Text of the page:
Do you take the time to stop and smell the roses?

How often do you take the time to reflect upon the finer or more enjoyable aspects of your life?

See, we tend to think of life as the passage of hours, days, weeks, and years, when in actuality life is made up of moments.

And when we take the time to reflect, we will more often than not realise that our happiness doesn’t just come from a few ground breaking, life-changing events, but more from a series of what may seem to be simple moments.

Constant striving to live a fulfilling life often leaves too many of us feeling disappointed. So perhaps it’s time we discovered happiness in the simple, everyday things.

If you step into the world of a child, every moment can be full of adventure, opportunity, beauty, and incredible things to do and see.

If we, as adults, can incorporate this childlike view of our daily lives, then we too can appreciate the simple things in life and learn to live in the moment.

Interestingly, in a study published in the Journal of Personality and Individual Differences, researchers suggest that appreciating the meaningful things and people in our lives may play an even larger role in our overall happiness than previously thought.

Conducted at Rutgers University by psychology professor Nancy Fagley, the study found that appreciation and gratitude both seem to be strongly connected to happiness. Though the results suggested that appreciation is twice as significant as gratitude in determining overall satisfaction with life.

Meaning, appreciation plays a significant role in one’s quality of life, independent of one’s personality or gratitude level—a role even more significant than previously thought.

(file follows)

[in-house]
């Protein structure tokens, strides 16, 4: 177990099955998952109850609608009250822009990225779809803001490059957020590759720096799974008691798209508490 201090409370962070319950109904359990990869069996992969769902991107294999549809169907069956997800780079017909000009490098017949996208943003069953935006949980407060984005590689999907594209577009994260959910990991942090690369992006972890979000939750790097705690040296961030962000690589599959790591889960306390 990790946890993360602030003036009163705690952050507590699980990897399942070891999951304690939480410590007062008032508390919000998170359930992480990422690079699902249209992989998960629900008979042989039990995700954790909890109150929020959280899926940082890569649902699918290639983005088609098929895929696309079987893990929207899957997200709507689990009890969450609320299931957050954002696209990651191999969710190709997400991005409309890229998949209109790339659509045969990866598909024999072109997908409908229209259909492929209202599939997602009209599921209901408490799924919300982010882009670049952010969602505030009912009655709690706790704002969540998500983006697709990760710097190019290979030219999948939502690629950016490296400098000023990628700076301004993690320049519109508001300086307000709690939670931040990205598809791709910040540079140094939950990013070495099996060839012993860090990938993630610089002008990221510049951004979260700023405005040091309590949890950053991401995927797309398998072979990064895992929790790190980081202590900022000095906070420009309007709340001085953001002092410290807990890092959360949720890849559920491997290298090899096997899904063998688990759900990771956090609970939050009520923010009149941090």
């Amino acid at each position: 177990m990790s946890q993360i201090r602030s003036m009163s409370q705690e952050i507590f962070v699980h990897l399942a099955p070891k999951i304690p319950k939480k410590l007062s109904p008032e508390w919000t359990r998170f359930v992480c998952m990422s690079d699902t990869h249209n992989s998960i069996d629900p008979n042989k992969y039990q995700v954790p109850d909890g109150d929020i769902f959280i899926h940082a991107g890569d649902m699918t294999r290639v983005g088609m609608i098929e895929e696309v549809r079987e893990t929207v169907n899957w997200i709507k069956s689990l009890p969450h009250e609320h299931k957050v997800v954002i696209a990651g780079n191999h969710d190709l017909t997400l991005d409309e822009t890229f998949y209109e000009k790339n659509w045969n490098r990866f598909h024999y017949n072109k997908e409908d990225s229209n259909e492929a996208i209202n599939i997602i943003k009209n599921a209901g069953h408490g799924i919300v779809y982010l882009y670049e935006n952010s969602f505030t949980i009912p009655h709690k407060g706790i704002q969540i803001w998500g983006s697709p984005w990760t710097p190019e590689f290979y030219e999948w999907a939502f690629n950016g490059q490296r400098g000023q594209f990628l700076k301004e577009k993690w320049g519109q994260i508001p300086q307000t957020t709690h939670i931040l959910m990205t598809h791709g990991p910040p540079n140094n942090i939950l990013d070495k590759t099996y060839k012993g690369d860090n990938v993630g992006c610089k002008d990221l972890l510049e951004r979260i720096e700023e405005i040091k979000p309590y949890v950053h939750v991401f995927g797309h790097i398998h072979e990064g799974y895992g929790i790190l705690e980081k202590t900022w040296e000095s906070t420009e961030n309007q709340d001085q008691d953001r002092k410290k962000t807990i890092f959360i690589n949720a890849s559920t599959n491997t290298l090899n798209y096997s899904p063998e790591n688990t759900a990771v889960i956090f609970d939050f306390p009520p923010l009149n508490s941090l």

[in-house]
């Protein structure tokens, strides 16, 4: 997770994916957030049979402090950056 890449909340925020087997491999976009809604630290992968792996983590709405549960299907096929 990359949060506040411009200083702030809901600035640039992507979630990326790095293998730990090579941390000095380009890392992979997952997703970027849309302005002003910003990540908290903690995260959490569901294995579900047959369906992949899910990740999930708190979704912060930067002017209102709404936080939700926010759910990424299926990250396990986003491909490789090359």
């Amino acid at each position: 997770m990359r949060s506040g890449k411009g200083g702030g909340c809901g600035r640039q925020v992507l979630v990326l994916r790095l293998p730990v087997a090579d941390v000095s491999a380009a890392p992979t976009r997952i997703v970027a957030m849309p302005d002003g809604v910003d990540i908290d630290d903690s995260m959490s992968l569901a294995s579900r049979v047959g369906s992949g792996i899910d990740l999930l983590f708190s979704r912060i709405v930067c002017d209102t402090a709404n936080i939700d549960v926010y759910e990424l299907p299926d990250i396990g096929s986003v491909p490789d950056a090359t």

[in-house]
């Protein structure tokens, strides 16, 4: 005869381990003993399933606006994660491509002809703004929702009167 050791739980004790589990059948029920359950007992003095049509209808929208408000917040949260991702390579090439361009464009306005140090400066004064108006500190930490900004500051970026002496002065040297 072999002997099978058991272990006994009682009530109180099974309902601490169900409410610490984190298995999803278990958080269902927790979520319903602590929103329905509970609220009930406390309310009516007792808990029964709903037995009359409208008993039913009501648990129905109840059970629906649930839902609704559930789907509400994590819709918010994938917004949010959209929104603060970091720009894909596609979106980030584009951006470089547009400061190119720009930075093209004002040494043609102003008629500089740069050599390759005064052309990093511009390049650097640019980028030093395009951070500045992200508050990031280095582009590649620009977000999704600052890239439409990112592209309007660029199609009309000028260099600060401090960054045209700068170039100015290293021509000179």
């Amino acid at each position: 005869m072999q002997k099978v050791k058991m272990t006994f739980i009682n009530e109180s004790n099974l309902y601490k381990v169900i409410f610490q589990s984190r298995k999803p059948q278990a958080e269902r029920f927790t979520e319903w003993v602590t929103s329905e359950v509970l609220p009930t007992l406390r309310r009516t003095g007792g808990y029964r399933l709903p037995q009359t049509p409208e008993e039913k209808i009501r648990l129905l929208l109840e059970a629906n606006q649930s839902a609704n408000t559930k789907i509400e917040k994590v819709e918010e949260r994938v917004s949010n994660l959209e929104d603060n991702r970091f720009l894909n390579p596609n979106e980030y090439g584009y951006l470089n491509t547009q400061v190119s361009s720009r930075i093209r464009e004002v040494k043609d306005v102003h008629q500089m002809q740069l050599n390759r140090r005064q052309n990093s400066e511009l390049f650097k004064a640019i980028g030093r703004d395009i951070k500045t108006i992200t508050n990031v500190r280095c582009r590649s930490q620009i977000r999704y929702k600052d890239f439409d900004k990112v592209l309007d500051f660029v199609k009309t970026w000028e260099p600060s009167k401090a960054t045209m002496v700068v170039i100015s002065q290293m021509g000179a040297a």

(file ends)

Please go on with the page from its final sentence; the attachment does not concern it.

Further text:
See, here’s an interesting fact. The chances of you being born are 400 trillion to one! So at the very least you should start each day just being thankful to be alive. Then as you go about your day, appreciate little wonderful things and moments, because this will allow your whole perspective and view of the world and life to change.

The stress and strain of living in a world where you are constantly connected, whether physically or electronically, can take its toll.

This is why stopping to smell the roses is a wonderful philosophical approach to life — because after all, one day we will all be gone, so isn’t it important how we live each day?

Some days, it means Carpe Diem, seize the day, and go and grab life by the horns and make things happen. Other days that means taking a day to reflect, to sleep or just to break from our demanding to-do list for 24-hours.

In the words of Catholic Benedictine monk, David Steindl-Rast, “We have thousands of opportunities every day to be grateful: for having good weather, to have slept well last night, to be able to get up, to be healthy, to have enough to eat… There’s opportunity upon opportunity to be grateful; that’s what life is.”

Adopting this philosophy won’t stop negative events from occurring, but it may help prevent you from over-emphasising their importance in your lives. And with practice it will become second nature. As you focus on living in the present moment, you will more easily notice all of the simple pleasures that you used to take for granted.

References:

  How to Stay Motivated

A Scientific Reason to Stop and Smell the Roses – http://greatergood.berkeley.edu/article/item/a_scientific_reason_to_stop_and_smell_the_roses